In the second day full of Fed president speeches we hear from St. Louis hawk James Bullard who spoke in Prague on recent developments in monetary policy, and delivered remarks titled “U.S. Monetary Policy: Recent Developments” as part of a central bankers panel discussion at the 19th European Banking and Financial Forum in Prague. During his discussion, Bullard explained how the Fed’s second round of
quantitative easing was “a classic easing of monetary policy” and “an
effective tool, even while the policy rate is near zero.” He also
discussed the situation in early 2011, stating that “U.S. growth
prospects remain reasonably good for 2011.” He added that recent global
and domestic events “present considerable uncertainty, but can be
resolved in benign ways.” Finally, Bullard talked about the path to
normalization. “Discussion of the normalization of U.S. policy will
likely return as the key issue in 2011,” he concluded. Overall, the presentation had a not surprisingly hawkish tone. Don't forget it was precisely a year ago that the Fed was being extremely hawkish all over again, with reverse repos flying left and right, and everyone expecting that the economic "growth" was self sustainable, until it wasn't.
More highlights from Bullard:
The Situation in 2011
Bullard stated that, relative to last summer, U.S. growth prospects
improved by early 2011. “Private sector forecasters and the FOMC all
marked up their forecasts,” he said. “Anecdotal reports were more
bullish,” showing “profitable businesses with considerable cash and an
improving outlook.” He added, “An improving economy 18 months
post-recession is generally a strong positive.”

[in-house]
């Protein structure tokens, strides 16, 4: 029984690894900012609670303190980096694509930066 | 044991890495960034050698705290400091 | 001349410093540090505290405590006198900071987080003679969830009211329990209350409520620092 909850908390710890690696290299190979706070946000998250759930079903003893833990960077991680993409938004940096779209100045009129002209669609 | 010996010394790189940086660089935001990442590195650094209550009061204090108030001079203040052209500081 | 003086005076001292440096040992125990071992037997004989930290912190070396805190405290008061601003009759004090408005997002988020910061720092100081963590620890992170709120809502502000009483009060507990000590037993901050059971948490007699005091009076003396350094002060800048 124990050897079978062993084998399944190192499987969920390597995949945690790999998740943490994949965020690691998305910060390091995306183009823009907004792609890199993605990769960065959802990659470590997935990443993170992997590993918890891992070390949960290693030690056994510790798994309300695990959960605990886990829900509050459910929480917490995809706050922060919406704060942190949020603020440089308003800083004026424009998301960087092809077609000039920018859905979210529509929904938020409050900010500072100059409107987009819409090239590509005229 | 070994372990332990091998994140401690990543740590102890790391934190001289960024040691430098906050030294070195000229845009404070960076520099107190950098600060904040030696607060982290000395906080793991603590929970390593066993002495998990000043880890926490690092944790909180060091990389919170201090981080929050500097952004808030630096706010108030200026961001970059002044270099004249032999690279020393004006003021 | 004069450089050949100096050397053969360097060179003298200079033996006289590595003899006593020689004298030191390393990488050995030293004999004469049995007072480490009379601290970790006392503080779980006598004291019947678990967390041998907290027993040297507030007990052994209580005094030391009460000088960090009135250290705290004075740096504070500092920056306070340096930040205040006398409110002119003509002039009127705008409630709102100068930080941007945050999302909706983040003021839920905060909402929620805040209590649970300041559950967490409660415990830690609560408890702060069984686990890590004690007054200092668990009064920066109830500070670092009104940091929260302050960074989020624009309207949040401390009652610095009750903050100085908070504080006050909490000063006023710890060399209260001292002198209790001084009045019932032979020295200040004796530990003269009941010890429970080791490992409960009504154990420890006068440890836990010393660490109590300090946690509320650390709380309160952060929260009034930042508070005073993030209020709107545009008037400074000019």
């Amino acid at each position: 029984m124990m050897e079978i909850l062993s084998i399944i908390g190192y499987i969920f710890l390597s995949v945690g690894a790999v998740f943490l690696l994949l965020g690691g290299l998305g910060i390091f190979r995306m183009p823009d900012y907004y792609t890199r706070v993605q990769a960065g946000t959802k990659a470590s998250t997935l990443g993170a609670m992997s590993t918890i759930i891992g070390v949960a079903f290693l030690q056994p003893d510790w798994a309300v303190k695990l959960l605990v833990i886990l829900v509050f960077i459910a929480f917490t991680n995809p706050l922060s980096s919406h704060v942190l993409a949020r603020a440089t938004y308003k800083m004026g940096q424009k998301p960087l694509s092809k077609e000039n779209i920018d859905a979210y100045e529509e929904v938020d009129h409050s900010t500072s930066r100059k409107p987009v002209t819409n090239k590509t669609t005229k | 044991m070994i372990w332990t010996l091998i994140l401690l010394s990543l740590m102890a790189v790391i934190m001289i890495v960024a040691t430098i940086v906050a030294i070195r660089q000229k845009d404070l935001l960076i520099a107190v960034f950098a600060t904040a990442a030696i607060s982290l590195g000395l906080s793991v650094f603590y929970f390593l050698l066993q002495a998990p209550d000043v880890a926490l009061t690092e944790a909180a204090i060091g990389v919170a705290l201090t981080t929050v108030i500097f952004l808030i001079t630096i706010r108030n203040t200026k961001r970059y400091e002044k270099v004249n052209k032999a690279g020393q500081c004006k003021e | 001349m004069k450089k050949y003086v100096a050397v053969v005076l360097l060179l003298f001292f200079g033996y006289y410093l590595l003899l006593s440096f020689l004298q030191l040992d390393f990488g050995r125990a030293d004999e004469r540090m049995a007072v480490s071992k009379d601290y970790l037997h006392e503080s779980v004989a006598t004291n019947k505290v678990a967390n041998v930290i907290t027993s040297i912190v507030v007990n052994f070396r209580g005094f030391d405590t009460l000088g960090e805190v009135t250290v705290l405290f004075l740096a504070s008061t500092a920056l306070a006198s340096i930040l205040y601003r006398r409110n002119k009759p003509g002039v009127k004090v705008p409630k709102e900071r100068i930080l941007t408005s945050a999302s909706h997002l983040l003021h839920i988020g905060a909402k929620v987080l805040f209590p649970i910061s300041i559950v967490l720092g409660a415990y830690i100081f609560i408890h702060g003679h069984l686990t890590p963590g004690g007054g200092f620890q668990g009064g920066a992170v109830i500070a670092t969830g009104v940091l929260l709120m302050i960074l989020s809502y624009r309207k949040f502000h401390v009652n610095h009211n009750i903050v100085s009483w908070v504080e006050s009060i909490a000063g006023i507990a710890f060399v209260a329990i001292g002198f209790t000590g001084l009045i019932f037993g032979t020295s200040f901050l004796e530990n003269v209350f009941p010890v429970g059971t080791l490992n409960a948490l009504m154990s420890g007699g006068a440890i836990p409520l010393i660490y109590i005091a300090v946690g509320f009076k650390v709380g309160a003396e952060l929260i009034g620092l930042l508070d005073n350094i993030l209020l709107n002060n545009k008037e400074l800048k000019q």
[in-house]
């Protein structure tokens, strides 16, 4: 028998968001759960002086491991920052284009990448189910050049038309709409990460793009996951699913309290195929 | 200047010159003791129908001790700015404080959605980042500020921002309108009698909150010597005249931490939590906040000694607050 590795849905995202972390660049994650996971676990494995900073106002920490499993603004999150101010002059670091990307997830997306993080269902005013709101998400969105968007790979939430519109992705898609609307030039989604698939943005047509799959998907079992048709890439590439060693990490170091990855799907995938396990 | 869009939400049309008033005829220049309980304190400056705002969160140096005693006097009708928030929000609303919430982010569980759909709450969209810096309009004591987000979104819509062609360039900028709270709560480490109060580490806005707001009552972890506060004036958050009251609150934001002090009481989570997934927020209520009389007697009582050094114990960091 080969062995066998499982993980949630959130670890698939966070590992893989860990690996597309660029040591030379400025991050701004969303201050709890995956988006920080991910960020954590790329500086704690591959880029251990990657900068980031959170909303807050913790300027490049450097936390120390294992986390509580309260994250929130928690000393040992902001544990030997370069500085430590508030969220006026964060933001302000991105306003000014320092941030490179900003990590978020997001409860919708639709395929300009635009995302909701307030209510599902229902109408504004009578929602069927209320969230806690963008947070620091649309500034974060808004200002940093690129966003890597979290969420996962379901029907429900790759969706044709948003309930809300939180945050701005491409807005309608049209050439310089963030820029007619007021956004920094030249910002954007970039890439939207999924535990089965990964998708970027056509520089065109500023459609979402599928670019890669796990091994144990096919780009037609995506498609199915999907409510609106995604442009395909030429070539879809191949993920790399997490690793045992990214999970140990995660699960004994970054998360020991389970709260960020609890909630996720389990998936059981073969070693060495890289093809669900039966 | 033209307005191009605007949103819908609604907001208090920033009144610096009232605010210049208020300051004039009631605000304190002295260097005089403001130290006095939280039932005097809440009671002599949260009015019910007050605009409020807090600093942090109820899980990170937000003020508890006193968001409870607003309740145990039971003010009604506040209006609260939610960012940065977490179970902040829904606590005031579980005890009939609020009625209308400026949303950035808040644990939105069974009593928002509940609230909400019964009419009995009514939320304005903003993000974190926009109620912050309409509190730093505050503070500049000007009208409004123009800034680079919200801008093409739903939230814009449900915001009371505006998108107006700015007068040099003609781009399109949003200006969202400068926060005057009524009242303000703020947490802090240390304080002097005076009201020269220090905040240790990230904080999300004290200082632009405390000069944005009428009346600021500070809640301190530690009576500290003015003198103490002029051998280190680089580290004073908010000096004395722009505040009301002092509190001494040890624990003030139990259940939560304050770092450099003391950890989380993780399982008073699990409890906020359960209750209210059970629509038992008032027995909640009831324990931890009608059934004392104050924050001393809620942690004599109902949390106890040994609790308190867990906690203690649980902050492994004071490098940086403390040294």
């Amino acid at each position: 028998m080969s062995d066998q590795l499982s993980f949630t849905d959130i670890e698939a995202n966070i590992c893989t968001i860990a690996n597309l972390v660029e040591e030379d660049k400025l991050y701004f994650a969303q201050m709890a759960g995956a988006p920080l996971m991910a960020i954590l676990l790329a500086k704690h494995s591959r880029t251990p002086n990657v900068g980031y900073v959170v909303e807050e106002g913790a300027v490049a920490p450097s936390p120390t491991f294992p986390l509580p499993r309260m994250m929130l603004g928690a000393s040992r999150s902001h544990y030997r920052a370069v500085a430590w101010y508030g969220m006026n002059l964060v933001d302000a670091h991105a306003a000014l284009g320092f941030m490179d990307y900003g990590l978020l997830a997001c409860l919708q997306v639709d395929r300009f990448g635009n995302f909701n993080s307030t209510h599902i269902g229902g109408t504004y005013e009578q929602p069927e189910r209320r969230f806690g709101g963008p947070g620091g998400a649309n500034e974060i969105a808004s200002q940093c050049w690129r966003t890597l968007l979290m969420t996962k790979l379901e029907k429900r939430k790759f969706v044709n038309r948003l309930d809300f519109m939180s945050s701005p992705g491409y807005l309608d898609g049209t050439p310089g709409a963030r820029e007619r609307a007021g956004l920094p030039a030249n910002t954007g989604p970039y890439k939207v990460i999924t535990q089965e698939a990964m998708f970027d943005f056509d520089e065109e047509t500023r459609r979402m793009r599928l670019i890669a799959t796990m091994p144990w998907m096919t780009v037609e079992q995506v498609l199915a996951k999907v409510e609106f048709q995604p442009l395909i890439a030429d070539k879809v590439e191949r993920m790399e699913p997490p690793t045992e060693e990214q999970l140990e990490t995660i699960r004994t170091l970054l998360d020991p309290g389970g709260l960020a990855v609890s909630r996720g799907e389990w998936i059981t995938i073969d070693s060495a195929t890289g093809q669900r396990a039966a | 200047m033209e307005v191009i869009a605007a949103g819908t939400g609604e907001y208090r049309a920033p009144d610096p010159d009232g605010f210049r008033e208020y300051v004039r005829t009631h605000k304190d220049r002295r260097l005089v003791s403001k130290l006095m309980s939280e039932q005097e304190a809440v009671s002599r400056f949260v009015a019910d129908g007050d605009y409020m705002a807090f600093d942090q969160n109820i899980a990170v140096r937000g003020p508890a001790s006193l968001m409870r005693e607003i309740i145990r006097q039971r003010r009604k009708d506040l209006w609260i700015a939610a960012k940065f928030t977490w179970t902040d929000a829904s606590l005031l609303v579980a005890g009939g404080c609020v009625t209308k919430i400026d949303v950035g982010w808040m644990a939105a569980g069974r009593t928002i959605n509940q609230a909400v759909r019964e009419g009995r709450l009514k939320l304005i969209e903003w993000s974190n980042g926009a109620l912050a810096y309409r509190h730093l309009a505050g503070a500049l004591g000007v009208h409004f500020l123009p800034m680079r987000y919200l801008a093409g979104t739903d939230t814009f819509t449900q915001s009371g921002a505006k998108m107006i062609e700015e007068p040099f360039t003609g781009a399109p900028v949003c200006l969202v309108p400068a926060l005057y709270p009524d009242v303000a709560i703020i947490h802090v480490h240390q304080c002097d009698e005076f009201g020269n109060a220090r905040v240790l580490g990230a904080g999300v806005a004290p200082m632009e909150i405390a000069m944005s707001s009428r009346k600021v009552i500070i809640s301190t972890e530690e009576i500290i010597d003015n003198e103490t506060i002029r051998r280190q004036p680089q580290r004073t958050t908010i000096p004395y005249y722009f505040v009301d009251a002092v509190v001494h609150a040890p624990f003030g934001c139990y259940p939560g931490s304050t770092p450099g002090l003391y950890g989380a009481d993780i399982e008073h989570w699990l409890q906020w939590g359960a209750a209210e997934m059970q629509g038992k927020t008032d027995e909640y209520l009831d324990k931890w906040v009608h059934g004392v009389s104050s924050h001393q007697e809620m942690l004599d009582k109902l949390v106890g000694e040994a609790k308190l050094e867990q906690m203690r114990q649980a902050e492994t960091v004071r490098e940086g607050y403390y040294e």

Noting the improved economic outlook since QE2 was implemented, “the
natural debate is how and when the exit should begin,” Bullard said.
“However, additional uncertainty has clouded this picture.”
“In recent weeks, macroeconomic uncertainty has been on the rise from
four key sources,” Bullard said. The four sources he discussed were:
- turmoil in the Middle East and North Africa and the associated uncertainty premium in oil prices;
- the natural disaster and the damaged nuclear reactors in Japan;
- the U.S. fiscal situation and the possibility of a government shutdown; and
- continued uncertainty regarding resolution of the European sovereign debt crisis.
Bullard pointed out that all four situations have the potential to
escalate. If escalation occurs, he added, how and when to begin
normalizing monetary policy would become less clear. “Still, the most
likely prospect is that all four are resolved without becoming global
macroeconomic shocks,” he said.
Normalization of U.S. Monetary Policy
Bullard said that U.S. monetary policy cannot remain
ultra-accommodative indefinitely. “The process of normalizing policy,
even once it begins, will still leave unprecedented policy accommodation
on the table,” he stated. “The FOMC may not be willing or able to wait
until all global uncertainties are resolved to begin normalizing
Bullard noted that normal monetary policy has two parts: “QE
accommodation is removed by returning the balance sheet to an ordinary
size over time,” and “the policy rate begins to approach levels
associated with moderate expansion.” Bullard said that normalization
will take time and added that it is the most difficult part of the
business cycle for a central bank.
“Exit strategy was widely discussed in 2010, and that debate will likely revive during 2011,” Bullard said.